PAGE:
The new Bespoke analysis focuses on the returns of the first exchange-traded fund in the United States: the SPY or SPDR S&P 500 ETF, which started trading on Jan. 29, 1993. That E.T.F. mirrors the Standard & Poor’s 500-stock index, which often serves as a proxy for the entire stock market (though it actually represents only 500 of the biggest companies).
The SPY’s overall price gain from its inception through January has been stupendous: 541 percent cumulatively, not counting dividends, Bespoke says.
But look more closely, as Bespoke did, and a remarkable fact emerges.
Separate the daytime and the after-hour returns and calculate them cumulatively, as Bespoke has done, and it turns out that all of that price gain since 1993 has come outside regular trading hours.
If you had bought the SPY at the last second of trading on each business day since 1993 and sold at the market open the next day — capturing all of the net after-hour gains — your cumulative price gain would be 571 percent.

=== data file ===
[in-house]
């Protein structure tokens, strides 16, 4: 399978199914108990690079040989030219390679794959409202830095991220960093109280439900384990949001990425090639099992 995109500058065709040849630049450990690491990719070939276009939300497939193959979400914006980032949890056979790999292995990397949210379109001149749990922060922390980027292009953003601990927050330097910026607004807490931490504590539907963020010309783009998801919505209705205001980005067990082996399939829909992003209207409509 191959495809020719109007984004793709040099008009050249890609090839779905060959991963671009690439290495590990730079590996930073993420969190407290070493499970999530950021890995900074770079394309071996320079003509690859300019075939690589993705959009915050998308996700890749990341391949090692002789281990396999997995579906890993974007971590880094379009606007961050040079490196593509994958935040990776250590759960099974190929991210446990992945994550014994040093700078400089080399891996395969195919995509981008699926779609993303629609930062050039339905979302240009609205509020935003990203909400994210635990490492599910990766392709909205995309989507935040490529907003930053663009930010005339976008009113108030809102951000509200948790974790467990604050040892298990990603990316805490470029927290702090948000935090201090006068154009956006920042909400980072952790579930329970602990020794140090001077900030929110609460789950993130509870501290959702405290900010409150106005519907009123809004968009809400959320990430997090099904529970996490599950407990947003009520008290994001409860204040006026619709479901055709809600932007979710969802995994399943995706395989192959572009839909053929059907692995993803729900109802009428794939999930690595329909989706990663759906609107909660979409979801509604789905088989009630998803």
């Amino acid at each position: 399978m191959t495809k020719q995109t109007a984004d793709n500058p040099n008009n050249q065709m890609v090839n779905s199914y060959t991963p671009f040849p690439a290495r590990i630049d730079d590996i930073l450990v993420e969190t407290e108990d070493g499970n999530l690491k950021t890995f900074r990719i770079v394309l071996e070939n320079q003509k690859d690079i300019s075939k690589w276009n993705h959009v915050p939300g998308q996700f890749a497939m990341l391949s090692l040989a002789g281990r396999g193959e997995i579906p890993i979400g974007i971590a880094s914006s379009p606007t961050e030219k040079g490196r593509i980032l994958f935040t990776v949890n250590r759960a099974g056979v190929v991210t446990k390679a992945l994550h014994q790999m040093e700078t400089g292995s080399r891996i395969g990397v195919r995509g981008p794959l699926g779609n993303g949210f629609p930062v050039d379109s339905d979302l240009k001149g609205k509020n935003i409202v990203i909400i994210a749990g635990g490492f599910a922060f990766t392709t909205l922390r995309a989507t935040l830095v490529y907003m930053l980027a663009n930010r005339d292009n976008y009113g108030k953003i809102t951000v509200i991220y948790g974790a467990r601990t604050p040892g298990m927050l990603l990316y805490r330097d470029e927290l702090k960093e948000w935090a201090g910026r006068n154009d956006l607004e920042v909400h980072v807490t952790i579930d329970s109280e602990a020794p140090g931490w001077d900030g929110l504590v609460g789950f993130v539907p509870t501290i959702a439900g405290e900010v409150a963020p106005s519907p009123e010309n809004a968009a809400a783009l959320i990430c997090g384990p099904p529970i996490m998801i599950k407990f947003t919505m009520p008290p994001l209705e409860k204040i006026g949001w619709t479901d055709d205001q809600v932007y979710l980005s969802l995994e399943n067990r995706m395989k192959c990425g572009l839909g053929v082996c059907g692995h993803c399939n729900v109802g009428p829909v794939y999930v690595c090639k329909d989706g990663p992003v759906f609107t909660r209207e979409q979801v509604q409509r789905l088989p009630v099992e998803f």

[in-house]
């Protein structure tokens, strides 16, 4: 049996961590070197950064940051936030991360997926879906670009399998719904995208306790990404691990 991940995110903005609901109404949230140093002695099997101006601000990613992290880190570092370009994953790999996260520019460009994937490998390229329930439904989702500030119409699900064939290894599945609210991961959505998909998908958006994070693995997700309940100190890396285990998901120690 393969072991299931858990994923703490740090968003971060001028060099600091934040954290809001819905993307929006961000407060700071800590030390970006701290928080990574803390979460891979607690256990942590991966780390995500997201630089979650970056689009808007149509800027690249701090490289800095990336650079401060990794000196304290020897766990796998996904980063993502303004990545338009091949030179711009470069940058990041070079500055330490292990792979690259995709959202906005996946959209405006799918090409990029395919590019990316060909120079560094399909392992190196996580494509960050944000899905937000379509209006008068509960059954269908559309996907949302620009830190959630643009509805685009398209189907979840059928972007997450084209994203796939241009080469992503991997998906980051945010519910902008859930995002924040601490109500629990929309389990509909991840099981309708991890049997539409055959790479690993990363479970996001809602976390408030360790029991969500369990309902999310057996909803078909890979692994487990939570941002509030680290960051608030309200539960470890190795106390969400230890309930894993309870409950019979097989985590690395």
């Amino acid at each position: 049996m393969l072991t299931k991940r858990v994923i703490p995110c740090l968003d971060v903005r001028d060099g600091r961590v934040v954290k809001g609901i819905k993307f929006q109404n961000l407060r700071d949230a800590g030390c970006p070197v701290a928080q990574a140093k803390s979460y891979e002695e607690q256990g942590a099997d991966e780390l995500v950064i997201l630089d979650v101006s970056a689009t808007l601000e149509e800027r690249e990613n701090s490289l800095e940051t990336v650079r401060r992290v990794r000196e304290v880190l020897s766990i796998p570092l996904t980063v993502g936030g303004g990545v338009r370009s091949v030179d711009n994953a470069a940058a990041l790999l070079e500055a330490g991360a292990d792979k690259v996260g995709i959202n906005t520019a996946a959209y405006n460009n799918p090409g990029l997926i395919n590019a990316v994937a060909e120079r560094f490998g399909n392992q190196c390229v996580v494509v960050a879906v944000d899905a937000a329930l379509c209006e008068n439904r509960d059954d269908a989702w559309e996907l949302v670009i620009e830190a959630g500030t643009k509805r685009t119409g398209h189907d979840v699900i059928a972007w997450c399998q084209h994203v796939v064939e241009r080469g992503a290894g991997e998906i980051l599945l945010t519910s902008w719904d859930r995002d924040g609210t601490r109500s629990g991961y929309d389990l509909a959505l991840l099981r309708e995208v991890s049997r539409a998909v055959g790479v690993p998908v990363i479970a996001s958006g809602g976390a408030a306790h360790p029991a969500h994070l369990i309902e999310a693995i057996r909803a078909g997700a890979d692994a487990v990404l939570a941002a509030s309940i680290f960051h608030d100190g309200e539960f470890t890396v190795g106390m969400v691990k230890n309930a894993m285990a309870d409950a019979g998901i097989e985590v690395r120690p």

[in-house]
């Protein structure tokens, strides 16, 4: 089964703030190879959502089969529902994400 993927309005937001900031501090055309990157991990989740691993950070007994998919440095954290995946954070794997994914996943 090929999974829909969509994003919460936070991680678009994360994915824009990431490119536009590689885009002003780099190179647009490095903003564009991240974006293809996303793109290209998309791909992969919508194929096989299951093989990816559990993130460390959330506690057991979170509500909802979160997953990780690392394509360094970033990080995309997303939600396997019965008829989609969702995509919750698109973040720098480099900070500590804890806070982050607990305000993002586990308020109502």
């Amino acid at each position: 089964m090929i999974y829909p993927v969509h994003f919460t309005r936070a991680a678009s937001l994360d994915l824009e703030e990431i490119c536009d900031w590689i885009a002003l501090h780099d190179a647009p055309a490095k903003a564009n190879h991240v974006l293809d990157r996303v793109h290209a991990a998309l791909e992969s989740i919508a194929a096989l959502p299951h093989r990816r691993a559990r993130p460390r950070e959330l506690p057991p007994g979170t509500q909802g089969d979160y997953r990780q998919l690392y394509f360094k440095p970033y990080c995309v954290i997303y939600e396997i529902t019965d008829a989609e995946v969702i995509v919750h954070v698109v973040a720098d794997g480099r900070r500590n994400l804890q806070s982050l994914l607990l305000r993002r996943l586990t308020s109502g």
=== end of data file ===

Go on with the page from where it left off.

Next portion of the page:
On the other hand, if you had done the reverse, buying the E.T.F. at the first second of regular trading every morning at 9:30 a.m. and selling at the 4 p.m. close, you would be down 4.4 percent since 1993.
For 25 years, in other words, the daytime has been a net loss. To paraphrase Ray Charles, the nighttime has been the right time to be invested in the stock market.
One implication is immediate. “Forget about the news and the market ups and downs during the day,” said Paul Hickey, co-founder of Bespoke. “They are nowhere close to what they are cracked up to be.” In fact, he said, most people are better off if they just sit tight.